Presuming that the laws in your state are similar to mine, New York, you cannot have DUI, DWI, BUI, BWI removed from your record at all. The grievousness of such a crime is likened in the law to illegal gun possession or dumping toxic waste. That's to say that people driving under the influence of drugs or alcohol are partaking in the same reckless endangerment as those who possess an illegal handgun or those who more indirectly cause danger to others around them by dumping toxic waste illegally. Given the statistics on how many people have been killed by drunk drivers as opposed to illegal handguns or toxic waste, it is actually the most superlative reckless endangerment of the three examples, often considered in certain states not to be reckless endangerment at all, but the higher class of culpability known as "knowledgeable."
Your driving record, sometimes referred to as an "abstract" because it is a list of your infractions going back to a time when you started driving, not an actual account of how good a driver you are, is not a matter of public record, but those in authority or with due cause may pay to use it and may also formulate policies with regard to abstracts.
For instance, I once worked for a bus company. Our policy, which stepped on the toes of no laws, was to not hire anyone as a bus driver who'd had a DUI or DWI within the previous 20 years. There are far more qualifications than that, but this one aspect is that which interests you. Some poor guy, looking for a job, a decent and good guy age 37 just wanting to take care of his family applied. At the interview he was asked about his driving record. Like anybody, he stated that it was clean. I never understood why people presume that a bus company isn't within their rights to check. Well, we did, as we did all applicants. Turns out he had a DWI on his record from when he was a self-proclaimed "stupid" kid at age 18. It was 19 years later and we still couldn't hire him, not only because the term had not yet expired, but also because he lied during the interview. He wasn't the only one. People lied all the time about felony records and weapons charges, car accidents and classes of driver’s license. Through a system of fingerprinting and checking the abstracts, we caught them all.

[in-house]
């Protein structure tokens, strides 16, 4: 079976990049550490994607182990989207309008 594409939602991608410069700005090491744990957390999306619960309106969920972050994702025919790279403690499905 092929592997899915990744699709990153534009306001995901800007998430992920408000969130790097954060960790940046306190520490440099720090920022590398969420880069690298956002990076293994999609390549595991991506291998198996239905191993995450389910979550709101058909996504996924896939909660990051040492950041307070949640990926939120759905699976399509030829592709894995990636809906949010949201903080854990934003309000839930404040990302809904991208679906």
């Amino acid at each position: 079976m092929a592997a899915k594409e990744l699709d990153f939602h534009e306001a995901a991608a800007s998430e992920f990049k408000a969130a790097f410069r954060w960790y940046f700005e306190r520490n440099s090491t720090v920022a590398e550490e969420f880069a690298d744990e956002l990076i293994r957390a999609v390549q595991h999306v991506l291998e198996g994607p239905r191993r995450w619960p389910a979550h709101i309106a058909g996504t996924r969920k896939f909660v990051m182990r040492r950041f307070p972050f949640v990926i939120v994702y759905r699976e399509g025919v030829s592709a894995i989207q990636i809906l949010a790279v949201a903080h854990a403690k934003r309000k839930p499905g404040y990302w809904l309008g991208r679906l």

Anyway, that guy, like the others, was peeved. He could not believe that we had any legal authority not to hire him because his infraction was so long in the past. We wanted him. Like I said, he was a decent guy with a clean driving record ever since. Still, we couldn't hire him. Those policies weren't just for the good of the company, they were strict so as to fall in line with standards that the state puts forth by law with regard the children and passenger safety. Like all the others, somebody, usually somebody in the family or a friend, told that guy that after a certain amount of time his crime would just drop off of the record, get washed away.
That is an urban myth. Infractions never get dropped from your abstract. Crimes never get dropped from your criminal record. It's an urban myth that stems from a time when all such things were kept on paper and workers would only look up information back to a certain date without having to go into some scary archives basement. Today we have computers, period. Your whole driving abstract is at the touch of a button.